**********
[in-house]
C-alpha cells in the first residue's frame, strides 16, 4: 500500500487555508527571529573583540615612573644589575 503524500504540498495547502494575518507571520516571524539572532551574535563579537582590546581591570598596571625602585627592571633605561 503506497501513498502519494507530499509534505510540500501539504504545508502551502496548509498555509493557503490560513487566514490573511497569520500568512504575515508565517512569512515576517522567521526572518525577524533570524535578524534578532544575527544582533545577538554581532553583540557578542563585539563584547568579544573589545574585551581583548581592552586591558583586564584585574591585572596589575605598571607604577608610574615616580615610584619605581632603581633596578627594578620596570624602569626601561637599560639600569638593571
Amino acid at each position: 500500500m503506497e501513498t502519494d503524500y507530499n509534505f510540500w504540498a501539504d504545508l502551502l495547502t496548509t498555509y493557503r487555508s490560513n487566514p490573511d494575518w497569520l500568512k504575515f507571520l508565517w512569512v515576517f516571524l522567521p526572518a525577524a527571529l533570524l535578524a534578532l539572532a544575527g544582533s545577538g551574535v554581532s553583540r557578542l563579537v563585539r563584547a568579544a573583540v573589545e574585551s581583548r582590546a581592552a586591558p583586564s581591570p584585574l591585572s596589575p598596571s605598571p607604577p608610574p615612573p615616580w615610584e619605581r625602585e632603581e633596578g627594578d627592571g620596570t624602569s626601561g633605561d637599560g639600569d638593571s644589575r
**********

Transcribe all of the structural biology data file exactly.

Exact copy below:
[in-house]
C-alpha cells in the first residue's frame, strides 16, 4: 500500500487555508527571529573583540615612573644589575 503524500504540498495547502494575518507571520516571524539572532551574535563579537582590546581591570598596571625602585627592571633605561 503506497501513498502519494507530499509534505510540500501539504504545508502551502496548509498555509493557503490560513487566514490573511497569520500568512504575515508565517512569512515576517522567521526572518525577524533570524535578524534578532544575527544582533545577538554581532553583540557578542563585539563584547568579544573589545574585551581583548581592552586591558583586564584585574591585572596589575605598571607604577608610574615616580615610584619605581632603581633596578627594578620596570624602569626601561637599560639600569638593571
Amino acid at each position: 500500500m503506497e501513498t502519494d503524500y507530499n509534505f510540500w504540498a501539504d504545508l502551502l495547502t496548509t498555509y493557503r487555508s490560513n487566514p490573511d494575518w497569520l500568512k504575515f507571520l508565517w512569512v515576517f516571524l522567521p526572518a525577524a527571529l533570524l535578524a534578532l539572532a544575527g544582533s545577538g551574535v554581532s553583540r557578542l563579537v563585539r563584547a568579544a573583540v573589545e574585551s581583548r582590546a581592552a586591558p583586564s581591570p584585574l591585572s596589575p598596571s605598571p607604577p608610574p615612573p615616580w615610584e619605581r625602585e632603581e633596578g627594578d627592571g620596570t624602569s626601561g633605561d637599560g639600569d638593571s644589575r